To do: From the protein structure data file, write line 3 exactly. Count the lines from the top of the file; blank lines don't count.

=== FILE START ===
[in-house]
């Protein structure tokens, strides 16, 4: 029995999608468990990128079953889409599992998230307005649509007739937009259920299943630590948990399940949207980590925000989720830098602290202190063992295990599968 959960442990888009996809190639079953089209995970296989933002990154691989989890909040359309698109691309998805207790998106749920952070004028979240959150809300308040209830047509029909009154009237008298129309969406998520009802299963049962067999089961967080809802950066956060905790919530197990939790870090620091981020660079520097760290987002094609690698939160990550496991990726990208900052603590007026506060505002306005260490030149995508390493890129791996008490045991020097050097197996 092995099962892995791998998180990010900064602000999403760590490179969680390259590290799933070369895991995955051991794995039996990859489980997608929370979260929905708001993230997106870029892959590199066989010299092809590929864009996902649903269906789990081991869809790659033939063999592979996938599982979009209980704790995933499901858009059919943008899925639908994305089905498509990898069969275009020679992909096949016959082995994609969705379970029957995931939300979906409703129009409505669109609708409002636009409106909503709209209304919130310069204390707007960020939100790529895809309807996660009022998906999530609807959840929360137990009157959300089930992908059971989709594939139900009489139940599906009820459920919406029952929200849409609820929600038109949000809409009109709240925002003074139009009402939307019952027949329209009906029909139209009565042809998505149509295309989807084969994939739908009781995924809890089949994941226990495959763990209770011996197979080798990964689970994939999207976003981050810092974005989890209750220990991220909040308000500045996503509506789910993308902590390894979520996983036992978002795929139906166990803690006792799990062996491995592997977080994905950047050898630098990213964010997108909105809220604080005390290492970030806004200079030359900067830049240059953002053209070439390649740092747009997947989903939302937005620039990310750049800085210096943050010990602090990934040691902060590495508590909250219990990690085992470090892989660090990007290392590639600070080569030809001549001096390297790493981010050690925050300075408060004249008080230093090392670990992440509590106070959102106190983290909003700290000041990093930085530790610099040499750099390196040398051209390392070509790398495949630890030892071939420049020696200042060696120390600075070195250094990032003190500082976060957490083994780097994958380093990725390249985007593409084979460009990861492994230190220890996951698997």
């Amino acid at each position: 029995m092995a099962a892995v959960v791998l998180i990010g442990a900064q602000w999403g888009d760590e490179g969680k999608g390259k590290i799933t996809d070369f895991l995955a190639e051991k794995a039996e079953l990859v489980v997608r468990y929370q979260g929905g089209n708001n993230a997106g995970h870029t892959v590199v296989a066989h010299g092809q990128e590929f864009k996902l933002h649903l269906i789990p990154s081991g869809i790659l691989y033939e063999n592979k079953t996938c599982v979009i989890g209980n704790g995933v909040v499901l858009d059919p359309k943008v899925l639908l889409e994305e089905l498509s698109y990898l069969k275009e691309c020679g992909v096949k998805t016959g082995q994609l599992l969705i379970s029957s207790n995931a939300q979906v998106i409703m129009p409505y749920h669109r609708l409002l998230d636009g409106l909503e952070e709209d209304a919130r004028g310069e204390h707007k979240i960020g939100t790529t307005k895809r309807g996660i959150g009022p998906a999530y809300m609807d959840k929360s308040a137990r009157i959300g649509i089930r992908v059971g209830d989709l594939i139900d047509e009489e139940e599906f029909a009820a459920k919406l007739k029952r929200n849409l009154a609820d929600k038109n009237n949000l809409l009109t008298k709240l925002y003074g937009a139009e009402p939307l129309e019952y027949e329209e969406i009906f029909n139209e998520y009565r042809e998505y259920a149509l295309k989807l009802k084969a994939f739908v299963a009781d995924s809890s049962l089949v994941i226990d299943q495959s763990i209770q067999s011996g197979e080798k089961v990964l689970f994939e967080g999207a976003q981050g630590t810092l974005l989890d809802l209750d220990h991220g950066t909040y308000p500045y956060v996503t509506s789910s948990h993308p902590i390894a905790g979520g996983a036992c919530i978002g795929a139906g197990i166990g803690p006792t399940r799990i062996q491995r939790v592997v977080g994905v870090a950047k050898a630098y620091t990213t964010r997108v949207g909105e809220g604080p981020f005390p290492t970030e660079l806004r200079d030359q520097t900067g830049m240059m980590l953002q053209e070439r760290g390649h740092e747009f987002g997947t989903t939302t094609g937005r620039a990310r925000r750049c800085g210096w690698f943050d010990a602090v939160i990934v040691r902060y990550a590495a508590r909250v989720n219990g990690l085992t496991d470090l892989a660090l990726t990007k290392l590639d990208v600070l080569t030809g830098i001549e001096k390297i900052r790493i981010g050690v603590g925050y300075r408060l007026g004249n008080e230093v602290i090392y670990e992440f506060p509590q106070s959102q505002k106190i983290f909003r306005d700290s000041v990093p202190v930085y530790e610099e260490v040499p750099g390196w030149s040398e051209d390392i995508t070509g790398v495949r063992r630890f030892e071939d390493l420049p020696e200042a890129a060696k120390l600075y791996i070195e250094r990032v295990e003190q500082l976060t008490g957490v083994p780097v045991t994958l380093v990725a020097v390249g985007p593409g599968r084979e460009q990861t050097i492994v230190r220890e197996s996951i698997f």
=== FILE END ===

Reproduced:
């Amino acid at each position: 029995m092995a099962a892995v959960v791998l998180i990010g442990a900064q602000w999403g888009d760590e490179g969680k999608g390259k590290i799933t996809d070369f895991l995955a190639e051991k794995a039996e079953l990859v489980v997608r468990y929370q979260g929905g089209n708001n993230a997106g995970h870029t892959v590199v296989a066989h010299g092809q990128e590929f864009k996902l933002h649903l269906i789990p990154s081991g869809i790659l691989y033939e063999n592979k079953t996938c599982v979009i989890g209980n704790g995933v909040v499901l858009d059919p359309k943008v899925l639908l889409e994305e089905l498509s698109y990898l069969k275009e691309c020679g992909v096949k998805t016959g082995q994609l599992l969705i379970s029957s207790n995931a939300q979906v998106i409703m129009p409505y749920h669109r609708l409002l998230d636009g409106l909503e952070e709209d209304a919130r004028g310069e204390h707007k979240i960020g939100t790529t307005k895809r309807g996660i959150g009022p998906a999530y809300m609807d959840k929360s308040a137990r009157i959300g649509i089930r992908v059971g209830d989709l594939i139900d047509e009489e139940e599906f029909a009820a459920k919406l007739k029952r929200n849409l009154a609820d929600k038109n009237n949000l809409l009109t008298k709240l925002y003074g937009a139009e009402p939307l129309e019952y027949e329209e969406i009906f029909n139209e998520y009565r042809e998505y259920a149509l295309k989807l009802k084969a994939f739908v299963a009781d995924s809890s049962l089949v994941i226990d299943q495959s763990i209770q067999s011996g197979e080798k089961v990964l689970f994939e967080g999207a976003q981050g630590t810092l974005l989890d809802l209750d220990h991220g950066t909040y308000p500045y956060v996503t509506s789910s948990h993308p902590i390894a905790g979520g996983a036992c919530i978002g795929a139906g197990i166990g803690p006792t399940r799990i062996q491995r939790v592997v977080g994905v870090a950047k050898a630098y620091t990213t964010r997108v949207g909105e809220g604080p981020f005390p290492t970030e660079l806004r200079d030359q520097t900067g830049m240059m980590l953002q053209e070439r760290g390649h740092e747009f987002g997947t989903t939302t094609g937005r620039a990310r925000r750049c800085g210096w690698f943050d010990a602090v939160i990934v040691r902060y990550a590495a508590r909250v989720n219990g990690l085992t496991d470090l892989a660090l990726t990007k290392l590639d990208v600070l080569t030809g830098i001549e001096k390297i900052r790493i981010g050690v603590g925050y300075r408060l007026g004249n008080e230093v602290i090392y670990e992440f506060p509590q106070s959102q505002k106190i983290f909003r306005d700290s000041v990093p202190v930085y530790e610099e260490v040499p750099g390196w030149s040398e051209d390392i995508t070509g790398v495949r063992r630890f030892e071939d390493l420049p020696e200042a890129a060696k120390l600075y791996i070195e250094r990032v295990e003190q500082l976060t008490g957490v083994p780097v045991t994958l380093v990725a020097v390249g985007p593409g599968r084979e460009q990861t050097i492994v230190r220890e197996s996951i698997f």